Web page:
Playing Cowboys and Indian
Hillbilly rockers roll through fashion, cars and music
When Cowboys and Indian's Matthew Ezzard and Gerome Fragua heave open the ridiculously heavy glass door of the Alibi's office, I'm a little surprised by what I see. Having listened to their rockabilly recordings, I was mentally prepared for slick pompadours and head-to-toe vintage couture, complete with overly cuffed jeans and chain wallets. But they look like regular guys. I readjust my preconceived notions, pour us all some coffee, and we sit down for a good, old-fashioned jaw session.
Both Ezzard and Fragua have ready smiles and are quick to laugh. When I mention my unmet fashion expectations, they chuckle and joke about their vintage tennis shoes and lack of pomade, and even produce their front-pocket wallets for inspection. Guitarist Fragua admits that the band's divergence from the prototypical rockabilly look was something he once fretted over, but he says music transcends surface appearances. Ezzard, who plays upright bass, concurs. He says he'd rather spend time rehearsing than perfecting his hairdo or shopping for clothes. The band's drummer, Jeff Cooper, is unable to make our morning interview because he's on the road as a short-haul truck driver. His bandmates confirm that his lengthy beard and penchant for flannel shirts situate him far from the rockabilly fashion norm.
The three musicians have worked together for almost a year and a half. Most of their shows have been local, and they're content to keep it that way for the time being. Ezzard and Fragua say their focus is on writing and recording for their first release. While their bread and butter thus far has been covering other songwriters’ output, they're working on their own material. The guys profess a deep respect for the roots rock tradition of redux, but want a substantial collection of original tunes before they set out to wholeheartedly tour.
“We want to put together something that's us, that's genuine, so when people hear it, they want more of it,” says Fragua. “We don't want to be one of those bands where you buy one of their CDs and you're like, I'll never buy another CD of theirs again.”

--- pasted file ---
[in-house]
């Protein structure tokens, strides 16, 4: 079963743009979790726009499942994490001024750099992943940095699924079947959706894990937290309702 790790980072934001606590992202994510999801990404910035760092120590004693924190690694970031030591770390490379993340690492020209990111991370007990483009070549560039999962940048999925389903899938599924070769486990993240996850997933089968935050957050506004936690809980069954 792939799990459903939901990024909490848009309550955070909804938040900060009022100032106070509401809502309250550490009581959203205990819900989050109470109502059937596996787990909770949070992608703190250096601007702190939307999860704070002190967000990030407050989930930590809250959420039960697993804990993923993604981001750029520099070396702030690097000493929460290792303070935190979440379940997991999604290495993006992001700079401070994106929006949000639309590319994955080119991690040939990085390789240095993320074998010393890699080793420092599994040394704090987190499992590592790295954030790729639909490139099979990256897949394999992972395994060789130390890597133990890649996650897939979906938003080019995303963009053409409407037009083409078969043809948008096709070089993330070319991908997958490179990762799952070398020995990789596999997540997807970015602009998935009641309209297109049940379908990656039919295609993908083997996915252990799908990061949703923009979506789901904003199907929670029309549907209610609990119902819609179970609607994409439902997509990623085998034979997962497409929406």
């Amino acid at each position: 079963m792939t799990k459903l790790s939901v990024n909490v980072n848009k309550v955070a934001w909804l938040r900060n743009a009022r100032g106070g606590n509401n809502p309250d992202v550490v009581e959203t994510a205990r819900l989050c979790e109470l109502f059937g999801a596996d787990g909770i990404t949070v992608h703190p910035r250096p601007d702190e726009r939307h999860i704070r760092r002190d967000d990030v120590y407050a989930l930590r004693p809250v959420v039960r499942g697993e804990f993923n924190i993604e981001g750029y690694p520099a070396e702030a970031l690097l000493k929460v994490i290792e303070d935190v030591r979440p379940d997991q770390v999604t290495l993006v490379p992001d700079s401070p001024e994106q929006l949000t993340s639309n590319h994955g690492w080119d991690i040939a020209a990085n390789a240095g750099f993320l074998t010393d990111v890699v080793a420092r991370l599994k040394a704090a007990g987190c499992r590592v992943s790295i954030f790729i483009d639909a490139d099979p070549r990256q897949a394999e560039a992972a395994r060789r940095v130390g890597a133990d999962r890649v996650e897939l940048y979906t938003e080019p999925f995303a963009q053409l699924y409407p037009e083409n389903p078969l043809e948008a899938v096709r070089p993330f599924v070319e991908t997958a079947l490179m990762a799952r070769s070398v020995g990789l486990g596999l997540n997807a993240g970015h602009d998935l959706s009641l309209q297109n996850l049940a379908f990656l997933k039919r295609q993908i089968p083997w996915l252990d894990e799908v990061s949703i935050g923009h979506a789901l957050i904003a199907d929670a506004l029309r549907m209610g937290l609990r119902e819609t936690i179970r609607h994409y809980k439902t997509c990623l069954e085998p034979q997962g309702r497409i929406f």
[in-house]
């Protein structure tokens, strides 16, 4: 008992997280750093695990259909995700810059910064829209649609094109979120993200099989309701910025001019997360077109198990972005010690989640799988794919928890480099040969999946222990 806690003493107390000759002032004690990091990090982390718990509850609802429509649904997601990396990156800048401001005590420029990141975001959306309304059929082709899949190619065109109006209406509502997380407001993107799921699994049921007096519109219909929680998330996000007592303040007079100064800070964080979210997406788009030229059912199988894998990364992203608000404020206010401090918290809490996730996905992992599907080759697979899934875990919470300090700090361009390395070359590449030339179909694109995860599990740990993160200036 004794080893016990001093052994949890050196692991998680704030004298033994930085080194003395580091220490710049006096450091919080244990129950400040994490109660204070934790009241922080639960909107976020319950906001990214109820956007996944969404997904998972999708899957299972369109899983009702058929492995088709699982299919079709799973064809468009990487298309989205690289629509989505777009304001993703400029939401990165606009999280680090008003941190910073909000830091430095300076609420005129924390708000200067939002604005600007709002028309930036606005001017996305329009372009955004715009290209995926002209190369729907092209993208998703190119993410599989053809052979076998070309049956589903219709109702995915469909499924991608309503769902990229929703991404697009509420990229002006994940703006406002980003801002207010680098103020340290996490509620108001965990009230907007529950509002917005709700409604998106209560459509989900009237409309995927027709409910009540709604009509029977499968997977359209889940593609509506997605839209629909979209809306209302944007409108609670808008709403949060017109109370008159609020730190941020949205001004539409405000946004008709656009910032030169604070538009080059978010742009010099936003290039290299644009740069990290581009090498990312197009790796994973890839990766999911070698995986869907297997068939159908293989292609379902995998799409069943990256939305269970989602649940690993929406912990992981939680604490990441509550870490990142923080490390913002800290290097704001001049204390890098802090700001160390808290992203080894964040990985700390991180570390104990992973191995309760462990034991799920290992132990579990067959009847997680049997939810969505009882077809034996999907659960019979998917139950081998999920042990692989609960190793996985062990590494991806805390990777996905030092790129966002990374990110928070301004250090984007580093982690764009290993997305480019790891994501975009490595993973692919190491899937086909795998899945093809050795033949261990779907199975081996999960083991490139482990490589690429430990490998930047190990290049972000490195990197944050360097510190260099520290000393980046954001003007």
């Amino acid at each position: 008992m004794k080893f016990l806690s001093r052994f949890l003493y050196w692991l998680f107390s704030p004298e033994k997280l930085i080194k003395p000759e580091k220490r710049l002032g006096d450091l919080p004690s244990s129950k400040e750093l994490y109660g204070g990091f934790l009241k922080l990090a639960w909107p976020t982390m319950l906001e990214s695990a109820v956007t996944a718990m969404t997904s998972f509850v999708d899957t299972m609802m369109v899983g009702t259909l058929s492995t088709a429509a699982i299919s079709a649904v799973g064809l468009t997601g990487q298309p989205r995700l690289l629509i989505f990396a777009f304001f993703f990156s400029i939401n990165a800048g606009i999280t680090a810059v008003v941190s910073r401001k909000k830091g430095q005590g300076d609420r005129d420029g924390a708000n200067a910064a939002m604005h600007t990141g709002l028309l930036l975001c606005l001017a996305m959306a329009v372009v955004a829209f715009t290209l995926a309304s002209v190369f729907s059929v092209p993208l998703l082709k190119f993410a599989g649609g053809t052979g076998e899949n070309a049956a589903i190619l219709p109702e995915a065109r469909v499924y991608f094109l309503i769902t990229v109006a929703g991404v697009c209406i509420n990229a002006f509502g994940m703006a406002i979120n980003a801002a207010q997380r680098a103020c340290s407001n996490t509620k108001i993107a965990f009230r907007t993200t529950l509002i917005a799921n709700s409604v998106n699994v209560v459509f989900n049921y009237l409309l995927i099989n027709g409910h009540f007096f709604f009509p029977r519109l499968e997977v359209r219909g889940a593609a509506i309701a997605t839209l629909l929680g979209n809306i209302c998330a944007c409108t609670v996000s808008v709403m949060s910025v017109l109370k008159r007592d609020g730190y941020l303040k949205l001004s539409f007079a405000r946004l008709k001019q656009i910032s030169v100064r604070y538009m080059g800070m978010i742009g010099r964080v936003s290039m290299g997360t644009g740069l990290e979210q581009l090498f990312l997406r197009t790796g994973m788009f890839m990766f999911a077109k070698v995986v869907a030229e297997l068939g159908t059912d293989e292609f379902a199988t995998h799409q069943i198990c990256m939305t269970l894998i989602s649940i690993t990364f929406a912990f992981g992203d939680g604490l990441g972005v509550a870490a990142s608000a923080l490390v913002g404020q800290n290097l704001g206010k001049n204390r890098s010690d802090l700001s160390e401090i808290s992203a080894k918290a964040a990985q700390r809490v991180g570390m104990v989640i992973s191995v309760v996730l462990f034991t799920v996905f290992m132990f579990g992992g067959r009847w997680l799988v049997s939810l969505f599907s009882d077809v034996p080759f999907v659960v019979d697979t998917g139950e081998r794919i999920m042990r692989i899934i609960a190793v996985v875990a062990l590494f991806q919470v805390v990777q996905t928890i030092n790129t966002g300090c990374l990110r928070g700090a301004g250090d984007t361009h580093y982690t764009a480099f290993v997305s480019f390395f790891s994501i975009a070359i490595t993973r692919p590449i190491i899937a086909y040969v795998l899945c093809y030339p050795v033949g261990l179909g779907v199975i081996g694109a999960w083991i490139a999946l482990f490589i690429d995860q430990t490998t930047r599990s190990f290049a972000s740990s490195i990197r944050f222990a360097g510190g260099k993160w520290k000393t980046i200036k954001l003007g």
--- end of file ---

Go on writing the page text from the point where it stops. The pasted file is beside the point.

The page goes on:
When the chance to record with Jeremy McDonald of Hot Damn Records arose, the threesome laid down 14 songs the old analog way. “We did a lot of covers because they're all songs we're familiar with, and rockabilly songs with three people [playing], so having it recorded directly on tape produced the desired effect,” says Ezzard. He adds that rockabilly, as a form of music, has a strong tradition of honoring sonic predecessors by reprising their songs.
“We're not opposed to having a couple covers on there but want the majority of [our first release] to be material we've actually produced ourselves.” That said, the band is really proud of the Hot Damn session results and hopeful McDonald may release a 45. (Read a review of The Hi-Lo Tones’ debut EP, featuring Ezzard and Cooper, on page 55).
The band's name is a nod to its constitution, bicultural New Mexican society and simply sounds good, says Fragua, who's Cherokee. He thinks the importance of political correctness shouldn't trump the need for a catchy, memorable name. “Cowboys and Native American doesn't exactly roll off the tongue,” he laughs.
When I ask if they're into car culture, Ezzard says he had a ’52 Dodge Wayfarer, but insists I note he never got it running. Fragua is working on fixing up a ’61 Chevy Apache he bought from its original owner in Española.
“I like the old American stuff because I feel like it was made properly—something about getting in that old truck and slamming that door. When I go to car shows and see all these great American cars, that makes me proud,” says Fragua. “I'd love to get this truck together, not so much for show but to keep American heritage alive, to be able to show my kids one day.” Ezzard adds that car culture and rockabilly share two key elements: They’re tied to the preservation of U.S. history, and they both kick ass.
with Anthony Leon & The Chain and Todd and the Fox
Saturday, Oct. 13, at 9 p.m.
2823 Second Street NW
Tickets: $5, 21-and-over